‘Little Failure’ Makes Good
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‘Little Failure’ Makes Good

Editor & Publisher of The NY Jewish Week.

Every great writer has an inspiration. Gary Shteyngart, whose novels combining hilarity and poignancy in describing the immigrant experience for Russian-born Americans have won him critical acclaim and a large readership, says he was first motivated by cheese.

At a Jewish Week Forum co-sponsored with the Genesis Philanthropy Group last Wednesday evening at The Great Hall of Cooper Union, he noted that when he was 5 years old, back in Russia, his grandmother gave him a cheese sandwich for each chapter of a novel he wrote involving a statue of Lenin, an attack on Finland and a giant goose. Don’t ask.

Interviewed by his friend and fellow best-selling author Jonathan Safran Foer, Shteyngart delighted the large audience with tales from his newest book, “Little Failure: A Memoir,” which has received rave reviews. It tells of his coming to the U.S. from Moscow with his parents in 1979, when he was 7, and how this “furry, nebbishy Soviet Jew,” suffering from asthma and anxiety, struggled mightily for acceptance in his new world, well into adulthood.

On stage he seemed like a younger, Russian-American version of Woody Allen as he discussed reducing his visits to his psychiatrist, after 15 years, to four days a week, and offered numerous examples of how he was ostracized or bullied by his classmates at the Jewish day school in Queens he was “sentenced to for eight years.”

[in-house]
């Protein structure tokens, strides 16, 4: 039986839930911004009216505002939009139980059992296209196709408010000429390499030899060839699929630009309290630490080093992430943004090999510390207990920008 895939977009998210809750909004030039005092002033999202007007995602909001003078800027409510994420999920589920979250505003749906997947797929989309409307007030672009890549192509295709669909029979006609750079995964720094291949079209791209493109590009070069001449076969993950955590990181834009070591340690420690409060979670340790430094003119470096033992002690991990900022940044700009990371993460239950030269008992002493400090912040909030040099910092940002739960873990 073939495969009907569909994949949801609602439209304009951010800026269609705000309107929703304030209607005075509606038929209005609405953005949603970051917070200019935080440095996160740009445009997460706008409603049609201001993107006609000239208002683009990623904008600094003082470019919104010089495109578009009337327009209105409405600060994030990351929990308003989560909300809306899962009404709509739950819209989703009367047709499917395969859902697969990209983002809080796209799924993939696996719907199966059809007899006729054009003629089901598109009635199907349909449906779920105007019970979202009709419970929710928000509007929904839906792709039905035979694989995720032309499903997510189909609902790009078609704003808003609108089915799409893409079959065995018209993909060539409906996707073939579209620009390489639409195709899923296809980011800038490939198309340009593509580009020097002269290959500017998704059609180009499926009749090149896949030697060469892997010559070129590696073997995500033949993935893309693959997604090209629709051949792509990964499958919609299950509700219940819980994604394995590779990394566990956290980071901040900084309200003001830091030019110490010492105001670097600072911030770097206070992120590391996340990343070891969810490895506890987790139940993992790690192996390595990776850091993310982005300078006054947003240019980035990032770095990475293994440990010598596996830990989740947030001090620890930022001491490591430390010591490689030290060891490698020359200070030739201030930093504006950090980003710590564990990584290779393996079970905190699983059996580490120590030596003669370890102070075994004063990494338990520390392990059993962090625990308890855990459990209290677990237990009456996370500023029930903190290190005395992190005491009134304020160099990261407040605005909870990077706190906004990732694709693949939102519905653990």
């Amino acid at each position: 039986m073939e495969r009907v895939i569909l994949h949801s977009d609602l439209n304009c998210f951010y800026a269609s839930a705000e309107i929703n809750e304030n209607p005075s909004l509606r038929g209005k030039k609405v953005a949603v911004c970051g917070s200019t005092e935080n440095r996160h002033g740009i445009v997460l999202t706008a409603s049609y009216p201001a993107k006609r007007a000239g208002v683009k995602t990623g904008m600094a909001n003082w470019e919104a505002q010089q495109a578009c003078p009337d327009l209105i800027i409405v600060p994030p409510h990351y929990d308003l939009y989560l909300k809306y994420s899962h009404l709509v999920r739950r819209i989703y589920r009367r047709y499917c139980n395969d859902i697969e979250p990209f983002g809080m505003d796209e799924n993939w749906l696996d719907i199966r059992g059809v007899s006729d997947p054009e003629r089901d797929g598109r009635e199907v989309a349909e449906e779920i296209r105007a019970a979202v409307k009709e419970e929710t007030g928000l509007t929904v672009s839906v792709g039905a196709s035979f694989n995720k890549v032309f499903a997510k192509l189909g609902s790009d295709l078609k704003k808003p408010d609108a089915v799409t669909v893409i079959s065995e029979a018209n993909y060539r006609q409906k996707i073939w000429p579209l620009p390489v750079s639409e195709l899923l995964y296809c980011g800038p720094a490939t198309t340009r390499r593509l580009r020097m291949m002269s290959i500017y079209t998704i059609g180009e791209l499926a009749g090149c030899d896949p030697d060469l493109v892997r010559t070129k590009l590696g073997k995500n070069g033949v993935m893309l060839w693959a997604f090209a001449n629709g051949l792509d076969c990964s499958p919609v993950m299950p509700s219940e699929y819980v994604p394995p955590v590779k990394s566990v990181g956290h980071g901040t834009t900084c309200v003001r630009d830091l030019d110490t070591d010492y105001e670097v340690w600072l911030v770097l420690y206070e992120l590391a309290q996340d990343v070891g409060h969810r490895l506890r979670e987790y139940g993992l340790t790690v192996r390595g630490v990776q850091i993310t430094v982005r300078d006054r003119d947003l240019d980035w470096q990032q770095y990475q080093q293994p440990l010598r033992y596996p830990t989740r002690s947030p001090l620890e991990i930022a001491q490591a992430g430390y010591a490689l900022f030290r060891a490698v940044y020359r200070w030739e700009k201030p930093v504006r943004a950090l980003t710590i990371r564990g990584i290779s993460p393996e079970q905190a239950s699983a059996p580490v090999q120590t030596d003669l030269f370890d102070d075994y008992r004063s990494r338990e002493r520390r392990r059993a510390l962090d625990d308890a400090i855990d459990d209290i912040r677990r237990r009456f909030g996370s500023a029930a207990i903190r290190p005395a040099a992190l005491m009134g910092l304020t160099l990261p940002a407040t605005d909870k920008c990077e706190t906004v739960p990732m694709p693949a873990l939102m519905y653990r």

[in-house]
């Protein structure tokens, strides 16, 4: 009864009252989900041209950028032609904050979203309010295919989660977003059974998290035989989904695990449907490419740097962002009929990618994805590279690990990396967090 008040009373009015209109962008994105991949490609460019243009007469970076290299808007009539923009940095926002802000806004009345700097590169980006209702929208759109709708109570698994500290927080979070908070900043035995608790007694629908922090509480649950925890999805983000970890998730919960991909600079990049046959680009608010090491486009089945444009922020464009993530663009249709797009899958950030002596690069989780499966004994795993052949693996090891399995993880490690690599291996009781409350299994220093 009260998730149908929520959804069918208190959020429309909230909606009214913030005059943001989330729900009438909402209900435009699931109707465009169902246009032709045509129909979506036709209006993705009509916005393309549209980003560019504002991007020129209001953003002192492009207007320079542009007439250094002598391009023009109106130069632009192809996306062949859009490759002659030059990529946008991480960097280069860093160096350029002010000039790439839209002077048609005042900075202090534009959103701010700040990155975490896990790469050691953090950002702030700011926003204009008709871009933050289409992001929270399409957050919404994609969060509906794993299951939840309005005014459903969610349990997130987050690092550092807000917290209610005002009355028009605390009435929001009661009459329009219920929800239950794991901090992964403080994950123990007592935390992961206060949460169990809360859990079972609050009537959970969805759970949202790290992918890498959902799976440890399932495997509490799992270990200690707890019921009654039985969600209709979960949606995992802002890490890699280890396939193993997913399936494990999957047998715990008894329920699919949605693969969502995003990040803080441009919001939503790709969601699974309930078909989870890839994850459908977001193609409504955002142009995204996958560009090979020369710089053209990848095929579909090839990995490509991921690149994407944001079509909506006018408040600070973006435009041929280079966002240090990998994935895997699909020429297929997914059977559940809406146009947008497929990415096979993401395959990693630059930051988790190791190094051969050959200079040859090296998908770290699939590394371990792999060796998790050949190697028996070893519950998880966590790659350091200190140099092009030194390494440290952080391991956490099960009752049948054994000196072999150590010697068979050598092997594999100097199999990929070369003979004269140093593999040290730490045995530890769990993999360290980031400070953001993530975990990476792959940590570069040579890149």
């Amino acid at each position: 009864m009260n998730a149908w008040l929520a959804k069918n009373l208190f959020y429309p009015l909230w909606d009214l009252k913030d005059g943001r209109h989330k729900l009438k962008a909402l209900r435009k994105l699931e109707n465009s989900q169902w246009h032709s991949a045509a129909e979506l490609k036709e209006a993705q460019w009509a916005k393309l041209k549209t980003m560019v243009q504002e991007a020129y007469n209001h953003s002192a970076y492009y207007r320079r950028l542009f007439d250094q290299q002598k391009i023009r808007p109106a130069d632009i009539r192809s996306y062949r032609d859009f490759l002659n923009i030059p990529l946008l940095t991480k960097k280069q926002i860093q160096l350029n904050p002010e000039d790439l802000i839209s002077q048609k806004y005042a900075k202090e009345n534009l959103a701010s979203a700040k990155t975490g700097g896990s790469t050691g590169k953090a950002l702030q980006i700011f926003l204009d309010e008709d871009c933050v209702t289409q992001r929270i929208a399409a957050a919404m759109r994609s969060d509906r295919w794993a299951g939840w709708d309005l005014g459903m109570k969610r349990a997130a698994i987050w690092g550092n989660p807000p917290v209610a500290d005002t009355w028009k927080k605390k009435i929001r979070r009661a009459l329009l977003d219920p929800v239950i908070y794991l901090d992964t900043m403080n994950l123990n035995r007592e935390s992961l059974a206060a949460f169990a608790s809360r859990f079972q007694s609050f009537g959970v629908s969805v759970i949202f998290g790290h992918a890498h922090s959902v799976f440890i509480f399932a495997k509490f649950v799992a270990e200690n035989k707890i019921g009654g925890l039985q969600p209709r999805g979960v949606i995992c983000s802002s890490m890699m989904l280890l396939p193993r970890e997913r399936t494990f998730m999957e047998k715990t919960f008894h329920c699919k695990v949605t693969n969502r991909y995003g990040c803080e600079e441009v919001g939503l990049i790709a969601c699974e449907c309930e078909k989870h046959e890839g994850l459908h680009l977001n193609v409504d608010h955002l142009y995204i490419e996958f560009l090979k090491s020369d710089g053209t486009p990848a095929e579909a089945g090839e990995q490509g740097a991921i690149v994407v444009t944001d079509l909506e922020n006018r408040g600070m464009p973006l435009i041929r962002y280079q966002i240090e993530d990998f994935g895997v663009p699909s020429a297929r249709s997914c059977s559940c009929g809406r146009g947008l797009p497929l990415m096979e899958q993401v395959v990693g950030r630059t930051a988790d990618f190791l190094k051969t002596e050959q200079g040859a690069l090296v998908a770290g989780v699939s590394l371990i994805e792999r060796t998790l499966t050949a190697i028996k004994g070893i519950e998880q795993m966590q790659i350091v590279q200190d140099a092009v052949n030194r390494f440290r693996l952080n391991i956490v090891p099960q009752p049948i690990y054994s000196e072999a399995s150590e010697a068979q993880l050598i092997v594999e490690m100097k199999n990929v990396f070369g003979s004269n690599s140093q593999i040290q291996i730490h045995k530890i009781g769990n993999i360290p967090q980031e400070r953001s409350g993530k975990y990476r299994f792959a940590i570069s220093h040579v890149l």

At that time, being Russian was so unpopular, Shteyngart said, that he tried to convince his classmates he was from East Germany. How pathetic, he mused, that it was a step up to tell his Jewish peers he was German.

But underneath the rapid-fire one-liners of self-deprecation, he acknowledged as accurate Safran Foer’s observation that the book was “about language, culture, redemption,” but “primarily a love story.” As he was writing, Shteyngart said, he was able to channel his anger toward his parents that came out in his earlier books into a genuine sadness in recognizing the sacrifice they made in leaving Russia and coming to the U.S.

“I had never quite acknowledged how hard their lives were,” he said, noting that his father’s earliest memories included witnessing the deaths of his father and his best friend in Leningrad during World War II.

Having mined his neuroses now, he said he is working on his “empathy muscle” in the novel he is writing. “I feel a little out at sea,” he acknowledged. “I’m always trying to replicate the experience of being lost, and afraid you can’t fit in.”

As for advice on writing, he responded to a questioner from the audience: “Keep throwing out drafts until it’s good.”

gary@jewishweek.org

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